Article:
Transitioning early in life

(Ahora siendo traducido al español)

(Tradução portugese)

It has always been my goal to make this one of the most comprehensive sections of my site. I think women in their teens and twenties have unique issues and often limited options for dealing with them. Had I known the options I had in my teens, I could have saved myself a lot of money and heartache, and I would have transitioned at least ten years earlier!

This information is written for young women who desire to be completely assimilated into mainstream society and accepted as female. If you are not sure about your feelings, you need to iron that out before undertaking transition. I recommend finding a therapist or local youth group to help figure out how you feel. However, if you absolutely know in your heart what you need to do and have no doubts, just fears, read on.

Older women in our community have one major make-or-break point in transition: going full-time. Younger women have two: coming out to parents, and full-time. Because coming out to your parents is extremely important if you're under 18 or still financially dependent on your parents (i.e. in college or living at home), you must plan for this very carefully. I'll discuss that at length in this section.

There's help and hope out there!

All of the women who maintain important informational websites are here to help you however we can. Jenny, Evelyn, Emily, Katie, Lynn, Jennifer, and many others do referrals and networking with each other to help young women, because we all know how important it is to get going as soon as possible.

We also want you to know you are not alone. We will do whatever possible to make your transition easier. Please do not hesitate to contact me if there's anything I can do to help you find information or services. I make a special effort to do whatever I can to help others start sooner than I did.

Too many young women feel isolated and lonely in transition. Don't let this happen to you-- it becomes a vicious cycle from which it's heard to escape. Don't turn inward-- reach out to those who can help and make you feel better about yourself. Our community is full of very wonderful women who let intolerant jerks convince them they were worthless.

I don't even know you, but I can tell you that you have a lot to offer the world! Try to stay proud and think long-term. You have a great life awaiting you-- join those of us who made it through the hard time and are loving every minute of it!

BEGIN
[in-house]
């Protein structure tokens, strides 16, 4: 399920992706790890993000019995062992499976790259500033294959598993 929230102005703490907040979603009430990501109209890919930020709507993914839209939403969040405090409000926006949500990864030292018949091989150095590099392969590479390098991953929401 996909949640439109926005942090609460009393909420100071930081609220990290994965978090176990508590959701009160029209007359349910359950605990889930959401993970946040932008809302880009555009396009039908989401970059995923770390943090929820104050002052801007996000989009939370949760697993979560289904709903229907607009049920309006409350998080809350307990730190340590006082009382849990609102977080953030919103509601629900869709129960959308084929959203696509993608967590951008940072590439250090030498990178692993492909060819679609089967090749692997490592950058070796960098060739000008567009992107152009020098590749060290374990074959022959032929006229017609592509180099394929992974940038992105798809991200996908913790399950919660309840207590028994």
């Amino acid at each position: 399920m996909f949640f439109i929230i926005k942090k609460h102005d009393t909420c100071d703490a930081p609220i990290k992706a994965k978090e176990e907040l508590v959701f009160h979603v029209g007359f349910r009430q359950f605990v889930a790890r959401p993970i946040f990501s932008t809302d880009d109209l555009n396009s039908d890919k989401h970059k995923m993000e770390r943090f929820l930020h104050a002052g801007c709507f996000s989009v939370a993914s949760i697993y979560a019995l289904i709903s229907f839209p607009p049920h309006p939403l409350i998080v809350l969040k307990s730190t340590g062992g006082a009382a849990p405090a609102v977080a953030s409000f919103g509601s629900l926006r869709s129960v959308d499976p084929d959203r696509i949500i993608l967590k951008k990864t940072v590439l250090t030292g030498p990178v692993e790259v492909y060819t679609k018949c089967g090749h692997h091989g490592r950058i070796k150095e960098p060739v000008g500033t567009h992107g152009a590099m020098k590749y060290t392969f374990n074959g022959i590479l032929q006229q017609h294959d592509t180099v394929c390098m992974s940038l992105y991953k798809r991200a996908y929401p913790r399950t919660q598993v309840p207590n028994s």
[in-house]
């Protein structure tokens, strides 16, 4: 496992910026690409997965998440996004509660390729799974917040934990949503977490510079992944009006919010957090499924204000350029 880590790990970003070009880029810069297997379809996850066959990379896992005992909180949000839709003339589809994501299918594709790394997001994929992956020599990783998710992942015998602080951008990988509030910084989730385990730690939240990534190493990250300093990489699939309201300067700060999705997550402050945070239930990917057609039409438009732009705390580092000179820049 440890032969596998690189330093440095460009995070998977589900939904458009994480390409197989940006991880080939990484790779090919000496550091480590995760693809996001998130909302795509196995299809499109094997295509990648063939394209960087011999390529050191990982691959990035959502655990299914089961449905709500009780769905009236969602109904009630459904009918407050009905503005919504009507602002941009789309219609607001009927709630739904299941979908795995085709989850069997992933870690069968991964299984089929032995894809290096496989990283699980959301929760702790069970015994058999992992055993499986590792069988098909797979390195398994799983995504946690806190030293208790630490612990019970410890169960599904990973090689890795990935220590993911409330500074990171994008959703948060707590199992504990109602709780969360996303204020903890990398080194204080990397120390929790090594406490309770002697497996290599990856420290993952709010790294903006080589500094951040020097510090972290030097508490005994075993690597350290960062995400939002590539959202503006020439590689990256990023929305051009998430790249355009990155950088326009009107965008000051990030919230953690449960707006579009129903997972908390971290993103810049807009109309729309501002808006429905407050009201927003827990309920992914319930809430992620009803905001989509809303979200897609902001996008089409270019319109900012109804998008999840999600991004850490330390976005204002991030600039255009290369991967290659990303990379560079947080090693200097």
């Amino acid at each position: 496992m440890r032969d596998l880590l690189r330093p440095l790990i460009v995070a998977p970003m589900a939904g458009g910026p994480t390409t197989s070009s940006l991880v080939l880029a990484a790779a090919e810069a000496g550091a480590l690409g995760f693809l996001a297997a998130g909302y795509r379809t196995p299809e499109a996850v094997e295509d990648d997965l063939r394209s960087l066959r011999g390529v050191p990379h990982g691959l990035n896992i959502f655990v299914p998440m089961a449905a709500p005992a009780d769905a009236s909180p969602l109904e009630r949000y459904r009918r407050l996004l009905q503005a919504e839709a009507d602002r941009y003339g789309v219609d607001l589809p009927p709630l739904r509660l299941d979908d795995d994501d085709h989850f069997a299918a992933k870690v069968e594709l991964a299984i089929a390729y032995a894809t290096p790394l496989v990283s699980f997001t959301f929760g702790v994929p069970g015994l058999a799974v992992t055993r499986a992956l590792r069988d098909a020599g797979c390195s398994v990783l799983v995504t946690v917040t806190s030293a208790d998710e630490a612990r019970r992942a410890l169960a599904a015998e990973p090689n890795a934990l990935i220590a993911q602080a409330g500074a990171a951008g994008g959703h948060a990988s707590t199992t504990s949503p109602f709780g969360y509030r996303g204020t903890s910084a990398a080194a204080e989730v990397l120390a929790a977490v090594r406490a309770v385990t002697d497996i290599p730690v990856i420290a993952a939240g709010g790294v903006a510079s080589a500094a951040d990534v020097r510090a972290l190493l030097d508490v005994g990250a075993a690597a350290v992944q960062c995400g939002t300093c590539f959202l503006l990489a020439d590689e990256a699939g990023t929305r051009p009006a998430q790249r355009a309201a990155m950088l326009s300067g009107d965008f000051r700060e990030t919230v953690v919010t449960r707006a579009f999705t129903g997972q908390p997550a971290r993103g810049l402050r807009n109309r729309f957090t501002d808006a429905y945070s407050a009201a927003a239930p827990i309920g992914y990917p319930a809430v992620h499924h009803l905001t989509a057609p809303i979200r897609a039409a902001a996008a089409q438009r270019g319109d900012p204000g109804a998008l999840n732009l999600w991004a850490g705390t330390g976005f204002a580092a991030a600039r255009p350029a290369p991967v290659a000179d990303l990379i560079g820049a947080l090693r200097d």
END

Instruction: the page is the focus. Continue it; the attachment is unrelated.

Contributions welcome!

If you or someone you know transitioned in their teens or twenties, you have valuable information that can help other women. I am happy to give your information a permanent and absolutely anonymous home on my site. If you're interested in helping, please read my page on how to contribute.


Online security and the option of stealth << (important!)

Coming out to parents: introduction

Ten things you can do before your parents know

Coming out tips

Success story: my grandfather's rejection and eventual acceptance

Success story: a coming out letter is received well

Obtaining a post office box as a minor

Obtaining hormones and antiandrogens as a minor


Mental health issues


Safety tips while out and about

Financing transition

A note on sex work

A note on silicone injections

A note on stealth

Deep stealth dangers: D--- outed by nosy sheriff's deputy

Selected resources for younger women

A little help from my friends: advice from others

LINK: The future of teen transition by Lynn Conway
Professor Conway has posted a translation of an inspirational article on trans children in The Netherlands, where gender-variance is allowed to be expressed at an early age. People like Ray Blanchard and his buddy Ken Zucker at the Clarke Institute may see these children as "bad outcomes," but I see it as a promising sign of how children like us will be accommodated in the future.